Stella Adler on America's Master Playwrights by Stella Adler
Eugene O'Neill, Clifford Odets, Tennessee Williams, Arthur Miller, Edward Albee, et al.

No critic rating

Waiting for minimum critic reviews

See 3 Critic Reviews

Stella had a marvelous way of mixing erudition with down-to-earth realities, show business know-how with a few Yiddishisms, all combined with a vivid sense of what she called a theater of “heightened reality.”
-NY Times

Synopsis

In her long-awaited book, the legendary acting teacher Stella Adler gives us her extraordinary insights into the work of Henrik Ibsen (“The creation of the modern theater took a genius like Ibsen . . . Miller and Odets, Inge and O’Neill, Williams and Shaw, swallowed the whole of him”), August Strindberg (“He understood and predicted the forces that would break in our lives”), and Anton Chekhov (“Chekhov doesn’t want a play, he wants what happened in life. In life, people don’t usually kill each other. They talk”).

Through the plays of these masters, Adler discusses the arts of playwriting and script interpretation (“There are two aspects of the theater. One belongs to the author and the other to the actor. The actor thinks it all belongs to the author . . . The curtain goes up and all he knows are the lines . . . It is not enough . . . Script interpretation is your profession”).

She looks into aspects of society and class, and into our cultural past, as well as the evolution of the modern spirit (“The actor learns from Ibsen what is modern in the modern theater. There are no villains, no heroes. Ibsen understands, more than anything, there is more than one truth”).

Stella Adler—daughter of Jacob Adler, who was universally acknowledged to be the greatest actor of the Yiddish theater, and herself a disciple of Stanislavsky—examines the role of the actor and brings to life the plays from which all modern theater derives: Ibsen’s Hedda Gabler, The Master Builder, An Enemy of the People, and A Doll’s House; Strindberg’s Miss Julie and The Father; Chekhov’s The Seagull, Uncle Vanya, The Cherry Orchard, and Three Sisters (“Masha is the sister who is the mystery. You cannot reach her. You cannot reach the artist. There is no logical way. Keep her in a special pocket of feelings that are complex and different”).

Adler discusses the ideas behind these plays and explores the world of the playwrights and the history—both familial and cultural—that informed their work. She illumines not only the dramatic essence of each play but its subtext as well, continually asking questions that deepen one’s understanding of the work and of the human spirit.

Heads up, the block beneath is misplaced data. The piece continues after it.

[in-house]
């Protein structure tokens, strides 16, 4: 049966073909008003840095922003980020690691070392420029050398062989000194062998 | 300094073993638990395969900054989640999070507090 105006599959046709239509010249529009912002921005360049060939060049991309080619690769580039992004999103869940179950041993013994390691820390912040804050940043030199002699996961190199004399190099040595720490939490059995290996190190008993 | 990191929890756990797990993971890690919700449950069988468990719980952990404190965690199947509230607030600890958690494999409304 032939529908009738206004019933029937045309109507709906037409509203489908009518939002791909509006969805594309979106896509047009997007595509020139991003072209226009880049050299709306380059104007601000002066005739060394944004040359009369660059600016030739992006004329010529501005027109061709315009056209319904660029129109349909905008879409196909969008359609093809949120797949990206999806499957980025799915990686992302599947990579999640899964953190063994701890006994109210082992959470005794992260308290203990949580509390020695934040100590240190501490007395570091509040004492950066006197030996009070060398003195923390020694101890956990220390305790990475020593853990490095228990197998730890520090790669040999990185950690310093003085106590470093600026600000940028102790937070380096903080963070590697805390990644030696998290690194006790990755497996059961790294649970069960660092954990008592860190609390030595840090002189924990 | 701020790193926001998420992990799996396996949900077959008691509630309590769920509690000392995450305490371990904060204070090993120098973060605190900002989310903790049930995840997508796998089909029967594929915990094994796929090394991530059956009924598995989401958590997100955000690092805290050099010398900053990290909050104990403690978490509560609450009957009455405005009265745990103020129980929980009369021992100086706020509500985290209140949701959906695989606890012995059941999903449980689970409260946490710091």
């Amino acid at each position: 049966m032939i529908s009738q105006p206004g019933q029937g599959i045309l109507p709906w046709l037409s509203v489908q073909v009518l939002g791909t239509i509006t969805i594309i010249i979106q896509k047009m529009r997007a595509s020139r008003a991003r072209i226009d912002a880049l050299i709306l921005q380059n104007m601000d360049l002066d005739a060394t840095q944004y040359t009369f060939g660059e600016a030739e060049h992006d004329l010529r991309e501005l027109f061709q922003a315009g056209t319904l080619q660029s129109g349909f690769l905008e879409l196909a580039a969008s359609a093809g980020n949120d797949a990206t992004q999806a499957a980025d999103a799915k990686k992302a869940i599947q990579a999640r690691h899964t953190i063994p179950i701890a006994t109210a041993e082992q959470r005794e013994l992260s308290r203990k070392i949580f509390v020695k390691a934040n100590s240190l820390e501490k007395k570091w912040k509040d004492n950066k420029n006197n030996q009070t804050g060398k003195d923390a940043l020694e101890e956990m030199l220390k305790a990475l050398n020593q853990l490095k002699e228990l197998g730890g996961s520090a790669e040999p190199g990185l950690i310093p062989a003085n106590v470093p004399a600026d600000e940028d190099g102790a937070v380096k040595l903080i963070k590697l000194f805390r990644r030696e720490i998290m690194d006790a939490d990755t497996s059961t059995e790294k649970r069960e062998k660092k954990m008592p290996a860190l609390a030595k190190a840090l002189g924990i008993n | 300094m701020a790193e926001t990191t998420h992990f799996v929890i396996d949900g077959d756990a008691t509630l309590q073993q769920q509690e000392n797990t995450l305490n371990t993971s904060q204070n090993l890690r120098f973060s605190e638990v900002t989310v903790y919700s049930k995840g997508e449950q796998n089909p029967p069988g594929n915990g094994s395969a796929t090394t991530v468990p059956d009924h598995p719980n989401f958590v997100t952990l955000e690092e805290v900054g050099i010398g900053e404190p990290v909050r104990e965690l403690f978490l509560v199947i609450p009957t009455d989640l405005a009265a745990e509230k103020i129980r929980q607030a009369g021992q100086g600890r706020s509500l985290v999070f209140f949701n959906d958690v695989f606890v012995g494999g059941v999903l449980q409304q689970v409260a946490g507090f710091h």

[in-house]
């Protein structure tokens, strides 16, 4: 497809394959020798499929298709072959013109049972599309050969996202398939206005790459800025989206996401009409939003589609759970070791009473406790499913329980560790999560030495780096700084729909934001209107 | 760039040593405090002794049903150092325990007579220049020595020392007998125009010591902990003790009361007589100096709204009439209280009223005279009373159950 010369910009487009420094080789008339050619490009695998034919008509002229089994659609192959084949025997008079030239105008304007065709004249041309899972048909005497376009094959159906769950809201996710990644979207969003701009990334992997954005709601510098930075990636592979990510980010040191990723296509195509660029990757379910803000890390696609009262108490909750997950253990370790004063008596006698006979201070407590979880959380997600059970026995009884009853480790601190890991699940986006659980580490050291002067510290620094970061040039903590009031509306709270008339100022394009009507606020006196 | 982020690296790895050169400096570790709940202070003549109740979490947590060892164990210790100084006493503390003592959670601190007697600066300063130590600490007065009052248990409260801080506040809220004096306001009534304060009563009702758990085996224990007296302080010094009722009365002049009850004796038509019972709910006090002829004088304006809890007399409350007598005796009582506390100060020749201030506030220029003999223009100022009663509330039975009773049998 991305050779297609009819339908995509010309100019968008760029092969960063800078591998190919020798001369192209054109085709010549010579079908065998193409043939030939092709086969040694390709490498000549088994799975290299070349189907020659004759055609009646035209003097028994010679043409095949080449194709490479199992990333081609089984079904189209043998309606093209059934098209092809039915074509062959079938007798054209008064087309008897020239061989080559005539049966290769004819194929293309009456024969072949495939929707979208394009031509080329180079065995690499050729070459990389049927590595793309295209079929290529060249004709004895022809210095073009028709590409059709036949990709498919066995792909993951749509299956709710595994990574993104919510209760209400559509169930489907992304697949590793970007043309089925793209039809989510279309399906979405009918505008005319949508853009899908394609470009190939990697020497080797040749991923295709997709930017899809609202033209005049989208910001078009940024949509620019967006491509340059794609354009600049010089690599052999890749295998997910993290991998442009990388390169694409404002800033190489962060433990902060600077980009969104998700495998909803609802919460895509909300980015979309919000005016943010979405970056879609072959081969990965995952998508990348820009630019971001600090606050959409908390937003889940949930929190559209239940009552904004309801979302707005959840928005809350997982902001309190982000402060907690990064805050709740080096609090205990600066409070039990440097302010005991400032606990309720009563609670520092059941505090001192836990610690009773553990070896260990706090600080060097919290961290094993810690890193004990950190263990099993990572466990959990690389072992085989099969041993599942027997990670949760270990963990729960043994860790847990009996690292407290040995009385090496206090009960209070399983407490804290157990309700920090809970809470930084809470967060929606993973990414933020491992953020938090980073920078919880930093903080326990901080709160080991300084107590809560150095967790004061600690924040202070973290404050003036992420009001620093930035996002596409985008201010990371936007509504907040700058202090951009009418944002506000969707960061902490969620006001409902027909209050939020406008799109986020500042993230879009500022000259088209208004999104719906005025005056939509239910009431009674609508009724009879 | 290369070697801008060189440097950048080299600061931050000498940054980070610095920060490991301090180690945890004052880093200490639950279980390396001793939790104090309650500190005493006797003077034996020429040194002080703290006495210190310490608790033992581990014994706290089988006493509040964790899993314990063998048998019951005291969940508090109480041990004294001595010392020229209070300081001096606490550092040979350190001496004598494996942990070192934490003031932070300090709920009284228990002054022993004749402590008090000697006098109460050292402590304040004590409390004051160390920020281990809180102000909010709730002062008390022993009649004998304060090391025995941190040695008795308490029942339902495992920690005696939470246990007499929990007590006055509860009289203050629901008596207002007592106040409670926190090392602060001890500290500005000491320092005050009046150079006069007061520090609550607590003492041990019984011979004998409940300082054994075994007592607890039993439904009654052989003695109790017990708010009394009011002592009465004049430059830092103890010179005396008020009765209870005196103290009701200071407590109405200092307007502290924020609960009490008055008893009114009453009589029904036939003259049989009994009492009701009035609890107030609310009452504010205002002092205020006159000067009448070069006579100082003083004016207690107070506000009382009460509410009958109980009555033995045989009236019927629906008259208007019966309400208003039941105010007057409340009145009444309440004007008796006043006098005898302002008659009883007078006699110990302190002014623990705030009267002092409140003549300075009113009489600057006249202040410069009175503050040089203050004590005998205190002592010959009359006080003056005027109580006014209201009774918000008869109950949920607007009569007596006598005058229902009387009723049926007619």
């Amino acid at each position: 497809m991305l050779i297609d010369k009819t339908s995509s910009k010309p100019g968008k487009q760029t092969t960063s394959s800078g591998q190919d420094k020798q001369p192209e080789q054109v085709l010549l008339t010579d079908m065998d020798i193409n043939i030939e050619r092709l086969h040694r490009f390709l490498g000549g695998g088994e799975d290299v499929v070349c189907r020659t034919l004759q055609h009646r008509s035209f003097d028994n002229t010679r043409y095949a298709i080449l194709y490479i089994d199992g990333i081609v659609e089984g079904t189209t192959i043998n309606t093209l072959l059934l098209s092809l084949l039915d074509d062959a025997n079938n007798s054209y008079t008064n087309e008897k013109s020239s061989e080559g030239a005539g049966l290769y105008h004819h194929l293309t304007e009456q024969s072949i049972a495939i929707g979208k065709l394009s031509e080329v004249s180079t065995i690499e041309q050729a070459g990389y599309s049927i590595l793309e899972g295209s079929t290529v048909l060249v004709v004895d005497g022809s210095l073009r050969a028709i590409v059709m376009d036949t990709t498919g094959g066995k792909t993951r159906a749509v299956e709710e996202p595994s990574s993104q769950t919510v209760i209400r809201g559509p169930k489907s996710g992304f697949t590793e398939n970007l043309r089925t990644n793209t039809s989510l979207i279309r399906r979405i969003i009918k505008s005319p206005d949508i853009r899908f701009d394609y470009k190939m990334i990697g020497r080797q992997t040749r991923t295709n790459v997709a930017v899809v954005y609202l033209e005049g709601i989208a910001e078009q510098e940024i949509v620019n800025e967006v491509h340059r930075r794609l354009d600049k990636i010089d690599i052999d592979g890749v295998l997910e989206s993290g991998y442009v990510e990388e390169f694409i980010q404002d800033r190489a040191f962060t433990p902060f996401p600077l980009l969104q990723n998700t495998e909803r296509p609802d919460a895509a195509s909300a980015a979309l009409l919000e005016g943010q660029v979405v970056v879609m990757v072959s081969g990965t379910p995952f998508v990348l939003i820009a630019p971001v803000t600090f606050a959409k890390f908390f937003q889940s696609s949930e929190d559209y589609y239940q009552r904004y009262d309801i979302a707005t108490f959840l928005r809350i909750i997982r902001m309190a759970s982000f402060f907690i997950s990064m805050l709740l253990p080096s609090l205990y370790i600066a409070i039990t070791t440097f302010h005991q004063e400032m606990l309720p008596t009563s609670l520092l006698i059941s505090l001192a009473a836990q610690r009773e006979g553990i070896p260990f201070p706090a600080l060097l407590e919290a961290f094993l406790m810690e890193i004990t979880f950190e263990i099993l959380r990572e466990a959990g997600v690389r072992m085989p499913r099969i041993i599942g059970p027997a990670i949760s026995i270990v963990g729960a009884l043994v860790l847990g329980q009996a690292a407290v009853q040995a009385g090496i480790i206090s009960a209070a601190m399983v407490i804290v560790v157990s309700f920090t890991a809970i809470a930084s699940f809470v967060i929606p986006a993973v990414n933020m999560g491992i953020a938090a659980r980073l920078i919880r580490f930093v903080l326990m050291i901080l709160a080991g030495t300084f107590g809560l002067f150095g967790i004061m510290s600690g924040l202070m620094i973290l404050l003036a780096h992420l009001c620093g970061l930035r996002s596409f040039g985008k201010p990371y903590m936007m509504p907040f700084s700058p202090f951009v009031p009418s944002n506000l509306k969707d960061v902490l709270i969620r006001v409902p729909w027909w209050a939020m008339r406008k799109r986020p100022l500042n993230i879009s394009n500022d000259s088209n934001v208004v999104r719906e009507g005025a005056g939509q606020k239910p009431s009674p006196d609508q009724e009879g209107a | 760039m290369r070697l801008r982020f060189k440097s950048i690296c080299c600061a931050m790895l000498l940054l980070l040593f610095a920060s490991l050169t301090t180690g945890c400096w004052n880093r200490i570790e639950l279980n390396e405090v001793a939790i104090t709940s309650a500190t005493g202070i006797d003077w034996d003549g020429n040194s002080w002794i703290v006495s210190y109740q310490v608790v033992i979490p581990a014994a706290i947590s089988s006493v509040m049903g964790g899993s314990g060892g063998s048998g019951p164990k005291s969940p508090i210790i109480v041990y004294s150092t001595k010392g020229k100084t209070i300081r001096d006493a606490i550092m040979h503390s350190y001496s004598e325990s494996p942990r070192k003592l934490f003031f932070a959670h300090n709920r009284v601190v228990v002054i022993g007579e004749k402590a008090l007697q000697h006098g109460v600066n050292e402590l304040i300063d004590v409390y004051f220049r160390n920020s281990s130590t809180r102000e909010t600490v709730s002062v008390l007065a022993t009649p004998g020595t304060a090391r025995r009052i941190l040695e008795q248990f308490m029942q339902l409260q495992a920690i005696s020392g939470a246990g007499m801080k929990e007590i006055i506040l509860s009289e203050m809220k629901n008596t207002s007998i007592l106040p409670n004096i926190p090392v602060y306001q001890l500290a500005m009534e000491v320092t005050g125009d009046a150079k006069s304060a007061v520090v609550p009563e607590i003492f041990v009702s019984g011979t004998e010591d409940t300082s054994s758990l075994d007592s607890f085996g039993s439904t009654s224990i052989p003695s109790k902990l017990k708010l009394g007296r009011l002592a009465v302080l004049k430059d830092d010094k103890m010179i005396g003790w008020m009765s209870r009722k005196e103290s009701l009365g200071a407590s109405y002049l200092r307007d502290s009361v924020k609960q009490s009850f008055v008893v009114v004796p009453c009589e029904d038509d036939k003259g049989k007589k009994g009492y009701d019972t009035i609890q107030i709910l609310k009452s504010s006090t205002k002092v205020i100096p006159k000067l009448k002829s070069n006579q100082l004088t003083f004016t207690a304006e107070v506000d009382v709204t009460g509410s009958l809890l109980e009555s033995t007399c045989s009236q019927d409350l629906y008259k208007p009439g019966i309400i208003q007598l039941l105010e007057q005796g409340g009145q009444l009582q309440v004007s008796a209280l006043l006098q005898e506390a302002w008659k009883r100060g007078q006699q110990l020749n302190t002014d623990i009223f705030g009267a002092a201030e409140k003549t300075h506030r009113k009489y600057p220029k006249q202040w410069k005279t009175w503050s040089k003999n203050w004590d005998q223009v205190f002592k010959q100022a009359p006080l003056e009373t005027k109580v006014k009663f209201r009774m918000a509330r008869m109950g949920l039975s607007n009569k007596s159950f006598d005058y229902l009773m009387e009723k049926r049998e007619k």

Adler’s book, brilliantly edited by Barry Paris, puts her famous lectures into print for the first time.
 

About Stella Adler

See more books from this Author
STELLA ADLER began her life on the stage at the age of five in a production that starred her father, the legendary actor of the Yiddish Theatre, Jacob Adler. Stella Adler was one of the co-founders of the revolutionary Group Theatre. In 1934, she met and studied with Konstantin Stanislavski and began to give acting classes for other members of the Group, including Sanford Meisner and Elia Kazan. Adler established the Stella Adler Conservatory of Acting in 1949 and taught at Yale University. BARRY PARIS is the author of biographies of Louise Brooks and Greta Garbo.
 
Published August 14, 2012 by Vintage. 402 pages
Genres: History, Arts & Photography, Literature & Fiction, Education & Reference. Non-fiction
Add Critic Review

Critic reviews for Stella Adler on America's Master Playwrights
All: 3 | Positive: 3 | Negative: 0

NY Times

Good
Reviewed by Peter Bogdanovich on Nov 30 2012

Stella had a marvelous way of mixing erudition with down-to-earth realities, show business know-how with a few Yiddishisms, all combined with a vivid sense of what she called a theater of “heightened reality.”

Read Full Review of Stella Adler on America's Mas... | See more reviews from NY Times

NY Times

Excellent
Reviewed by Ben Brantley on Aug 30 2012

Your ears will start to ring after reading only a few sentences. Even on the page, Adler...projects to the back of the house. It is indeed the voice of a giant.

Read Full Review of Stella Adler on America's Mas... | See more reviews from NY Times

NY Journal of Books

Above average
Reviewed by Vinton Rafe McCabe on Aug 14 2012

Although the lectures contained herein were given when Carter and Reagan were in the White House, the information in Stella Adler on America’s Master Playwrights today seems completely on target and remarkably fresh...

Read Full Review of Stella Adler on America's Mas... | See more reviews from NY Journal of Books

Reader Rating for Stella Adler on America's Master Playwrights
90%

An aggregated and normalized score based on 31 user ratings from iDreamBooks & iTunes


Rate this book!

Add Review
×